The Prime Minister’s visit to China — a success by many accounts — may signal a long overdue shift in the economic dimension of Canada’s foreign policy to where the action is, in the dynamic emerging markets, of which China is number one. Although the US will remain our most important market, President Barack Obama’s knuckleball on the Keystone XL pipeline should be a wakeup call and prompt a broader recalibration of Canadian policies and priorities for global growth. The emerging markets — many growing at twice the rate of Western industrialized markets — offer complementary and more dynamic opportunities. They also pose new risks against which conventional approaches will not suffice.

Key elements of an effective strategy are trade and investment policy initiatives; better incentives for innovation; new investments in infrastructure along with streamlined regulatory approaches for their approval; and more coherent immigration, education and training policy reforms. Harnessed together under a unique partnership between governments and the private sector, these changes can enable Canada to turn the global trend to its advantage. But we will need to be creative and committed, to target the markets with the greatest promise and use our comparative strengths selectively, with equal parts of persistence and shrewd networking, to meet our goals.

A few facts anchor the premise:

  • Since 2009, most of the world’s economic growth has come from major powerhouses like China, India and Brazil, along with the dynamic economies of Korea, Indonesia, Turkey, Mexico and Poland.
  • Today, less than 10 percent of Canada’s exports go to these markets.
  • By 2020, Canada will not likely be on the list of the top 10 world traders.

Although the risk premium of doing business in many of these fast-growing markets is high, it is discounted to some extent by relatively high savings rates, better infrastructure, a burgeoning middle class, and macro policies that have reduced systemic risk and stand in sharp contrast to the recent behaviour of most developed countries.

However, the underlying challenge is that in many of these emerging markets, governments and stateowned enterprises play an inordinate role in directing economic growth. Basic principles of supply and demand operate in business environments heavily influenced, as the Economist observed in January, by the “visible hand” that governments play. Conventional rules for international trade and investment are, therefore, not as useful in determining outcomes or resolving disputes.

Canada has a lot of what many of these markets need — potash, oil, natural gas, uranium, copper, iron, nickel and agricultural products. We also excel in financial services, aerospace and information technologies, which are also increasingly in demand. There is scope as well for Canadian producers to make better use of the emerging markets’ global value chain capabilities, where we have been too reliant for too long on our adjacent market — the US.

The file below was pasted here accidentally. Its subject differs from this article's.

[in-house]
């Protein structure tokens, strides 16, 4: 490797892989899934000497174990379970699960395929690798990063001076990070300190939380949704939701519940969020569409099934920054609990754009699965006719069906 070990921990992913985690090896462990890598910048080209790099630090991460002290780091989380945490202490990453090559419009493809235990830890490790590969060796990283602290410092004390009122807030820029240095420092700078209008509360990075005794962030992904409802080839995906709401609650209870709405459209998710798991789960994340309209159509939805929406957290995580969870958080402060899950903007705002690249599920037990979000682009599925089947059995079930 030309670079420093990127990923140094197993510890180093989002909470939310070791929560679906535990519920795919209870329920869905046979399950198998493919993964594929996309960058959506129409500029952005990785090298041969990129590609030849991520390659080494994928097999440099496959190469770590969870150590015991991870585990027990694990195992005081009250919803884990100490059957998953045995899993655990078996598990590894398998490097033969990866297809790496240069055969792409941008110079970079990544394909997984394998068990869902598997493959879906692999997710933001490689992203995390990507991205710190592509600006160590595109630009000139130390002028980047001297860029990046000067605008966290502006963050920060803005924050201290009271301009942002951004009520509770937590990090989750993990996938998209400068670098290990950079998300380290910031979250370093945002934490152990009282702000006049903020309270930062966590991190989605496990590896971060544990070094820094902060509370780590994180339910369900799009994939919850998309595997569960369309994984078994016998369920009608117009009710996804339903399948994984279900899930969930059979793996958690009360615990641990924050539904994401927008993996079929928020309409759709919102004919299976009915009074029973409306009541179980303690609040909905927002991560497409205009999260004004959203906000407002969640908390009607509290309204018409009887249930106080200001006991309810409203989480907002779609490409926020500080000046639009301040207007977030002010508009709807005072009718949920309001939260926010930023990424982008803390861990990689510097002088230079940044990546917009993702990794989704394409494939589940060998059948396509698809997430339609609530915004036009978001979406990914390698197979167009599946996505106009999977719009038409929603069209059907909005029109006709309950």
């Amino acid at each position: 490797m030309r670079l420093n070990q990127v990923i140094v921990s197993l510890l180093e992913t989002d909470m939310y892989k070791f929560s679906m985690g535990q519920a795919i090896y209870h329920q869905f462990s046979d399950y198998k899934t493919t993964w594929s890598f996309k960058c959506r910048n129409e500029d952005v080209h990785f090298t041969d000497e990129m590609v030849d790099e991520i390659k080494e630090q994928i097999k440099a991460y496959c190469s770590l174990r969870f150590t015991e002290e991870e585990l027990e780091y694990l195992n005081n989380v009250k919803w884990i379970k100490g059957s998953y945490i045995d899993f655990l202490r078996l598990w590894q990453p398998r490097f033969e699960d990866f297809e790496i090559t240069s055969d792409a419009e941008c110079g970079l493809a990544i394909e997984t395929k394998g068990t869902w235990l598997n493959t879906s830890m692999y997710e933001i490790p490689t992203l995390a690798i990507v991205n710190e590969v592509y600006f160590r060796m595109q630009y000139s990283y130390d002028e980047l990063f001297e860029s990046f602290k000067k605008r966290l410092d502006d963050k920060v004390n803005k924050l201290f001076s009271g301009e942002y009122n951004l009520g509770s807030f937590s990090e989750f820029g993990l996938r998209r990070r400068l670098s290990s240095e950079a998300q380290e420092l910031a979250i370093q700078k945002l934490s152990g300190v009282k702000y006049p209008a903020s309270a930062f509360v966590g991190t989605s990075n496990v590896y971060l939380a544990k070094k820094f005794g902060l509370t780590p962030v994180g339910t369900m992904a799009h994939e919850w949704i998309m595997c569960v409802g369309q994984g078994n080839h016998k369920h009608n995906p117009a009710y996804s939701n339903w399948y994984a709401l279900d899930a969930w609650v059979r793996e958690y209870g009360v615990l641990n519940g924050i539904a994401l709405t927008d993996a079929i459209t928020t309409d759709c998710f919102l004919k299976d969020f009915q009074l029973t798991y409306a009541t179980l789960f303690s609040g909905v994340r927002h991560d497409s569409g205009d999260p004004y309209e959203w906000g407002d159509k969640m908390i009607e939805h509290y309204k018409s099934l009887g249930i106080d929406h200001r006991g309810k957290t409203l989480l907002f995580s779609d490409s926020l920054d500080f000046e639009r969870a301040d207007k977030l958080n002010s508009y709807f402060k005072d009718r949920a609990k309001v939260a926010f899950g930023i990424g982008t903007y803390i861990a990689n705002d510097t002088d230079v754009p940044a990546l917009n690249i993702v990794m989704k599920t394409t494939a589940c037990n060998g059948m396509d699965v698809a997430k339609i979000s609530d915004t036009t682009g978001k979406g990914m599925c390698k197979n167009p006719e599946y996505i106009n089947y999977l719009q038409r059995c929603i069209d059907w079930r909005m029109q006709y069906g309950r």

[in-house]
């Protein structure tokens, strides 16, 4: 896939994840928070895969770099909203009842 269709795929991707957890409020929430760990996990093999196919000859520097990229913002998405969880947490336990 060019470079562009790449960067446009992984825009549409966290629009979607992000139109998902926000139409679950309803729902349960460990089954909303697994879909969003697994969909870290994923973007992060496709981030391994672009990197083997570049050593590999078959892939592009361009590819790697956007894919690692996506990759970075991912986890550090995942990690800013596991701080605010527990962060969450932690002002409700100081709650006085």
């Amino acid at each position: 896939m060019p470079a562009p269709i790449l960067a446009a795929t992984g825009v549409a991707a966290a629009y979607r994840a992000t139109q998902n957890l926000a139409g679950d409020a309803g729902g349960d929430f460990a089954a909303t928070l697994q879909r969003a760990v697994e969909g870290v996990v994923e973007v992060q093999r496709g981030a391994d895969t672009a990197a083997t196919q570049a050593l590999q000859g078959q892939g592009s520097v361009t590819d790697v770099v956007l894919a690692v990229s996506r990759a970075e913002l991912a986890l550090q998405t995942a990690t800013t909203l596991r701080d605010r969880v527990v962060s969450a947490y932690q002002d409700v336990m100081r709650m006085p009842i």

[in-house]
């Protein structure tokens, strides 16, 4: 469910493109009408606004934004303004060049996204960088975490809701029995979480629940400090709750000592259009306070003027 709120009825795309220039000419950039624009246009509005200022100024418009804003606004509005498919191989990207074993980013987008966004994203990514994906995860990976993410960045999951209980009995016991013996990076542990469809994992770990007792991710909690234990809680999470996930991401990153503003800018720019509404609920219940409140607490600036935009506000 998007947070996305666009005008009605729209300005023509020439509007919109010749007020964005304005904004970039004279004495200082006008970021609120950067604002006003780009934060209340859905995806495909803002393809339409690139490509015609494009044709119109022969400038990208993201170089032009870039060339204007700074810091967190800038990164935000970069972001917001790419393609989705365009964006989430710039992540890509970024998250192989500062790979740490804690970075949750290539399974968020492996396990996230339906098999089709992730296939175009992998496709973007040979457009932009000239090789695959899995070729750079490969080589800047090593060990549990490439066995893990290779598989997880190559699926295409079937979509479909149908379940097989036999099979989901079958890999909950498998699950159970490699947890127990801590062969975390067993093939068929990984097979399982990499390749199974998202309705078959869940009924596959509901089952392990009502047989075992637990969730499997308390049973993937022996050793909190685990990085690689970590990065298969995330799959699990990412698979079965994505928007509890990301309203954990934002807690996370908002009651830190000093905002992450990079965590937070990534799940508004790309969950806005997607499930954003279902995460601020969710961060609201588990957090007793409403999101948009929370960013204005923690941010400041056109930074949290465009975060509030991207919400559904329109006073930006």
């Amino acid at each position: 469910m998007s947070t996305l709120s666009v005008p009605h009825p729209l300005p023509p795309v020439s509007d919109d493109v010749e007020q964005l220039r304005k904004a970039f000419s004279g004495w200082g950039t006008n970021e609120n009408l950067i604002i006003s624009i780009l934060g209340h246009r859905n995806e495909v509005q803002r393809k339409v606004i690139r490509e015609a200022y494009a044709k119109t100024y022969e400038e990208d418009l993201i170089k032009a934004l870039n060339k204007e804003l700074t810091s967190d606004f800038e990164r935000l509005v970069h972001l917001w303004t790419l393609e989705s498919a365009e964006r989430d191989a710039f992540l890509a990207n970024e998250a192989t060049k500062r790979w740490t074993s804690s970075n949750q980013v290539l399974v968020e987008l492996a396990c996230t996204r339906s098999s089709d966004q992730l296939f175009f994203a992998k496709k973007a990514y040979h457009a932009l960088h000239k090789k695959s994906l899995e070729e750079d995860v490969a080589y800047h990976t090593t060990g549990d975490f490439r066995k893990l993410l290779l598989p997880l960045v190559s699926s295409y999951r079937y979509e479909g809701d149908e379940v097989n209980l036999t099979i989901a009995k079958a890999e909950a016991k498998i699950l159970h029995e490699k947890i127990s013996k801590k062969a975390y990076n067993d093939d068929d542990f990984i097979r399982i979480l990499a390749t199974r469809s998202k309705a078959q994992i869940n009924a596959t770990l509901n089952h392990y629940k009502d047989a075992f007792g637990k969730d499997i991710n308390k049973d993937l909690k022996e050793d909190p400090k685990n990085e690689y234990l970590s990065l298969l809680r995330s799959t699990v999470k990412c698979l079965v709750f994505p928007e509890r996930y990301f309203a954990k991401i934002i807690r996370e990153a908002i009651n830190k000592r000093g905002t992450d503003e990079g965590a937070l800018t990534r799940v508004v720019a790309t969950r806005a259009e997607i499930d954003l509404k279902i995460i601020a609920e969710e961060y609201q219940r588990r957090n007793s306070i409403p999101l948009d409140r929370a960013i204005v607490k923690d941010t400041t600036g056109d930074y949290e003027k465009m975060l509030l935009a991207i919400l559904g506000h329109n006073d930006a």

Others, notably Australia, have been smarter and quicker in recognizing tangible benefits from the emerging markets. China has invested more than $14 billion in Canada since 2005 but more than $40 billion in Australia during the same period. With an economy similar to Canada’s, Australia has much deeper links with Asia, notably with China. Australia’s trade with Asia grew from 19 percent of the total in 1950 to 50 percent in 2010 — almost half of that with China — whereas only 12 percent of Canada’s trade is now with Asia. Australia takes in three times more Chinese students annually than Canada. The differences are not due to distance. It takes the same amount of time to fly from Sydney to Beijing as from Toronto to Beijing; the same time to ship from Sydney to Shanghai as from Vancouver. From Prince Rupert the shipping distances are even shorter.

Too often, we wring our hands about being “over-dependent” on our resource base — a natural strength that other countries envy. Similarly, we underestimate the significance and global reach of our banks and insurance companies and the prowess of our high tech firms. If we expect to take better advantage from new avenues of global growth, we have to become more confident, more assertive and more astute in promoting what we do best. We need to leverage these strengths more adroitly in the emerging markets to obtain maximum benefit.

Prescriptions for future success begin with trade policy. Our approach to trade negotiations needs careful recalibration, separating the wheat from the chaff when choosing priorities, concentrating more selectively on countries that offer tangible growth opportunities for Canadian exporters and investors and channelling our negotiating expertise where there are the best prospects for beneficial outcomes.

The shot gun approach — launching a myriad of negotiations but concluding very few and none with a major Asian economy — needs to be realigned to markets where Canada’s comparative advantages will work best. Over and above negotiations with the EU, where growth is sputtering, we need to identify bilateral and/or regional prospects that offer significant promise and deploy increasingly scarce negotiating resources accordingly. These are tough markets in which to conduct business. Negotiations will not be for the faint of heart. Success requires a combination of persistence, networking and smart tactics. Instead of the traditional free trade template, we should seek to customize agreements on a case-by-case basis and, where relevant, take proper account of the extent to which counterpart governments direct economic decision-making. Canada’s approach should reflect hard-headed analyses of what we need and what we are prepared to give in a coherent series of negotiations.